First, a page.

As I said, in many cases, increased contributions have already taken place, and there is no evidence of increased opting out. As my hon. Friend Mr Gibb said, one very good reason given for that in the evidence session was that, despite the changes the Government have had to make in order to put public sector pensions on a sustainable footing, they remain among the best pensions available. That will ensure that people continue to take part.
Although we have not managed to reach a shared view on the exact protections that should be extended to members’ rights, all sides have recognised the common objective that rights should not be allowed to be unlawfully eroded. I strongly believe that the Bill we are sending to the other place is in very good shape. I give a commitment that the Government will return to each of the issues on which I have given assurances, and I commend the Bill to the House.
In an era of increasing life expectancy, it is right and necessary to reform public service pensions in order to ensure that they are affordable and sustainable in the long term. That is why Labour made significant changes to public service provisions when in office, including through increasing the normal pension age from 60 to 65, introducing a cap-and-share mechanism to protect taxpayers from increasing costs and reforming contribution levels. According to the Public Accounts Committee, those reforms, implemented by the previous Government, will save the taxpayer £67 billion over 50 years.
Unfortunately, instead of building on those reforms, the Government ripped up many of them, making sensible reform harder: they have imposed, without negotiation, a steep 3% rise in contributions and a permanent switch in the indexation of future pension income from RPI to CPI. Announcing those changes before the Hutton report on pensions was even published was unfair and needlessly provocative. Those changes are not in the Bill, however, so we did not have a chance to address them in amendments and in Committee and on Report.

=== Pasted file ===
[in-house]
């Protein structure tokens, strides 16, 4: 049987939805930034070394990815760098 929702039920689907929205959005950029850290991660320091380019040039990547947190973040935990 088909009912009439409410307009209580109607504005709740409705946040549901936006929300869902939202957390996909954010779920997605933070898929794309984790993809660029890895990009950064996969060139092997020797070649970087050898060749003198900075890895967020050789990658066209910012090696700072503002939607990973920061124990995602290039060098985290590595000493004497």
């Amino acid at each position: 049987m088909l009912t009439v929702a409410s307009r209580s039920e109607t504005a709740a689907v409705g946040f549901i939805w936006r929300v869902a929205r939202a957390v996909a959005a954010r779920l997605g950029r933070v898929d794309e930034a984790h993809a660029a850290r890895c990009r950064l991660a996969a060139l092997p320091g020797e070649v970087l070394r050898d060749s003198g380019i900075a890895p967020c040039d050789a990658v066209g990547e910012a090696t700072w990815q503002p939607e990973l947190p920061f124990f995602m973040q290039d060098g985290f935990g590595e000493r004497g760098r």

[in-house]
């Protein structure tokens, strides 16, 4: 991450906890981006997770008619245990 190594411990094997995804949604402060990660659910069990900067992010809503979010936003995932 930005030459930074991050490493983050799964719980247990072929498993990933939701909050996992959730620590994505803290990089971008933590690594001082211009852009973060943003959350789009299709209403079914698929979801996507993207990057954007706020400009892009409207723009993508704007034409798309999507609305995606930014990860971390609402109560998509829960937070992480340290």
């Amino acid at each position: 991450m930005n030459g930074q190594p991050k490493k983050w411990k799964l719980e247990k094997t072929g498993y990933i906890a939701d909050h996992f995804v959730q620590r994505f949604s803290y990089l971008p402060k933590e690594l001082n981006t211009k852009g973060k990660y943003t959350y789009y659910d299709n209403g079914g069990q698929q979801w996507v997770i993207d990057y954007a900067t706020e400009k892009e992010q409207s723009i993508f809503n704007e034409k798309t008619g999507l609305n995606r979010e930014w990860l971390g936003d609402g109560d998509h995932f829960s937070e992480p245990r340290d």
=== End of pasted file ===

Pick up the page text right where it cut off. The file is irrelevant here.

Conversely, the main aims of the Hutton reforms in the Bill are ones with which we broadly agree, most notably the shift from final salary to career average defined benefit schemes, the increase in pension age to take account of increasing longevity, and a mechanism to ensure that increasing costs are contained within schemes and do not fall squarely on the taxpayer. It is important for the sustainability of public service pension schemes that those changes are implemented properly, which is why we do not wish to oppose the Bill this evening. However, as we said on Second Reading, we have serious concerns about the detail of the Bill. We said that we hoped the Government would work constructively with us in Committee and the other place to improve it. There was some movement from the Government, but in our view it was not sufficient.
I do not think it would be sensible to make a permanent “no review” announcement when it comes to indexation, particularly when some of the projections have been showing that the future burden on the taxpayer might not be as great as the Government have made out. For the time being, we have not been able to make propositions on that, because the scope of the Bill did not allow it.
However, we proposed amendments in a number of other crucial areas in seeking to improve the Bill, focusing particularly on the questions of trust and confidence. We sought to improve the Government’s proposals in a number of ways, most notably in implementing the fair deal—a commitment that was integral to the agreements that had been reached. I am glad that the Minister had the opportunity to correct his words on the local government pension scheme aspect of that, because there were some ripples emanating through the Chamber from some of the previous words he uttered. There is also the question of the Government’s ability to reduce accrued benefits retrospectively. They should have been stronger on that and firmer commitments should have been given as guarantees on replacing defined benefit schemes with new career average defined benefit schemes.
There is one other amendment, which I tabled in Committee, but which we did not push to a vote. Perhaps the shadow Minister can say whether he would be interested in having it proposed in another place. Constituents of mine in Bedford and Kempston are being asked to cough up to pay for the pensions of judges and others on salaries of £150,000. It seems particularly unfair that those on £24,000, which is the average income in Bedford—they are also on a pretty high tax rate—should be asked to contribute to a pension scheme for a judge who will retire on a pension that is two or three times larger than such an income. That has not been changed in the Bill so far. I was not sure in Committee whether the Labour party thought it was fair for my constituents to pay for judges’ pensions. Perhaps the shadow Minister can clarify whether he would like that amendment to be moved in another place.